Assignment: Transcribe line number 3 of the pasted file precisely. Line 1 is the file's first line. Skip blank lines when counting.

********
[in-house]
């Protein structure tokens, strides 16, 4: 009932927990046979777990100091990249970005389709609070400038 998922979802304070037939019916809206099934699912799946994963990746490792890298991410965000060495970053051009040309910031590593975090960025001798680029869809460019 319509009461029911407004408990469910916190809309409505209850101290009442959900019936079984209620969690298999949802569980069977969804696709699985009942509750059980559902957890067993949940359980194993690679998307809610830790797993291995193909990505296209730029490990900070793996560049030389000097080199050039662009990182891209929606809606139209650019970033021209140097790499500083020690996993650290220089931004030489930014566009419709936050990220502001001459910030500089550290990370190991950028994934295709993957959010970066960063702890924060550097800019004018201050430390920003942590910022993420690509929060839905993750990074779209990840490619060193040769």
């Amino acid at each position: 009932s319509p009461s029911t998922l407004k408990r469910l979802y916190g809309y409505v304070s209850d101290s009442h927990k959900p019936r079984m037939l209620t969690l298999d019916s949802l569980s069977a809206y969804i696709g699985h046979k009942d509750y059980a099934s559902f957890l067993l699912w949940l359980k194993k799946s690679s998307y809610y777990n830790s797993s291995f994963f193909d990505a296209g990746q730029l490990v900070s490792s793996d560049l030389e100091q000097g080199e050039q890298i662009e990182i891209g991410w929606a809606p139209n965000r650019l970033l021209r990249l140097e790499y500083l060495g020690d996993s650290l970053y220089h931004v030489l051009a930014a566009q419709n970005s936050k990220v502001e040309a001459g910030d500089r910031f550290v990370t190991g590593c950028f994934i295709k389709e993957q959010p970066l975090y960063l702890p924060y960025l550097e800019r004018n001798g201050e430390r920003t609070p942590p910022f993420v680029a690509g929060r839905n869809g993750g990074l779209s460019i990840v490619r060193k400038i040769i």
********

């Amino acid at each position: 009932s319509p009461s029911t998922l407004k408990r469910l979802y916190g809309y409505v304070s209850d101290s009442h927990k959900p019936r079984m037939l209620t969690l298999d019916s949802l569980s069977a809206y969804i696709g699985h046979k009942d509750y059980a099934s559902f957890l067993l699912w949940l359980k194993k799946s690679s998307y809610y777990n830790s797993s291995f994963f193909d990505a296209g990746q730029l490990v900070s490792s793996d560049l030389e100091q000097g080199e050039q890298i662009e990182i891209g991410w929606a809606p139209n965000r650019l970033l021209r990249l140097e790499y500083l060495g020690d996993s650290l970053y220089h931004v030489l051009a930014a566009q419709n970005s936050k990220v502001e040309a001459g910030d500089r910031f550290v990370t190991g590593c950028f994934i295709k389709e993957q959010p970066l975090y960063l702890p924060y960025l550097e800019r004018n001798g201050e430390r920003t609070p942590p910022f993420v680029a690509g929060r839905n869809g993750g990074l779209s460019i990840v490619r060193k400038i040769i």